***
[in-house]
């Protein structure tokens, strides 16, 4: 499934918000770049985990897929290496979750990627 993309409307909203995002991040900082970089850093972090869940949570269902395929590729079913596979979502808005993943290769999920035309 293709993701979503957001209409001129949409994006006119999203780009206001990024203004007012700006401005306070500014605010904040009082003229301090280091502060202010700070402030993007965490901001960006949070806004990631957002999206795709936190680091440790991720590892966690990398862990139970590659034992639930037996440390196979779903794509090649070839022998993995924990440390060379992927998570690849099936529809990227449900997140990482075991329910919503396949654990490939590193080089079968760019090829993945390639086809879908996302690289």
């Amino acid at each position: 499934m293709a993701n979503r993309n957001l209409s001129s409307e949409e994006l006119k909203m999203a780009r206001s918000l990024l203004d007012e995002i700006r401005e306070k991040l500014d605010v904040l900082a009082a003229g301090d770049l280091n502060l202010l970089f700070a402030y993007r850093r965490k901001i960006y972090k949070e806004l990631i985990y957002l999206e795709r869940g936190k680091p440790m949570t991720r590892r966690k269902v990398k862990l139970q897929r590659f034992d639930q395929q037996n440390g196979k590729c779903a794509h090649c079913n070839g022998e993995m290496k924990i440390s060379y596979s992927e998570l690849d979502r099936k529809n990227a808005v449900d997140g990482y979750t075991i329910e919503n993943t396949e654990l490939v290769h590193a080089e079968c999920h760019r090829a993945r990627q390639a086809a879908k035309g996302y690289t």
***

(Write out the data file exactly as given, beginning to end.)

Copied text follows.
[in-house]
């Protein structure tokens, strides 16, 4: 499934918000770049985990897929290496979750990627 993309409307909203995002991040900082970089850093972090869940949570269902395929590729079913596979979502808005993943290769999920035309 293709993701979503957001209409001129949409994006006119999203780009206001990024203004007012700006401005306070500014605010904040009082003229301090280091502060202010700070402030993007965490901001960006949070806004990631957002999206795709936190680091440790991720590892966690990398862990139970590659034992639930037996440390196979779903794509090649070839022998993995924990440390060379992927998570690849099936529809990227449900997140990482075991329910919503396949654990490939590193080089079968760019090829993945390639086809879908996302690289």
């Amino acid at each position: 499934m293709a993701n979503r993309n957001l209409s001129s409307e949409e994006l006119k909203m999203a780009r206001s918000l990024l203004d007012e995002i700006r401005e306070k991040l500014d605010v904040l900082a009082a003229g301090d770049l280091n502060l202010l970089f700070a402030y993007r850093r965490k901001i960006y972090k949070e806004l990631i985990y957002l999206e795709r869940g936190k680091p440790m949570t991720r590892r966690k269902v990398k862990l139970q897929r590659f034992d639930q395929q037996n440390g196979k590729c779903a794509h090649c079913n070839g022998e993995m290496k924990i440390s060379y596979s992927e998570l690849d979502r099936k529809n990227a808005v449900d997140g990482y979750t075991i329910e919503n993943t396949e654990l490939v290769h590193a080089e079968c999920h760019r090829a993945r990627q390639a086809a879908k035309g996302y690289t």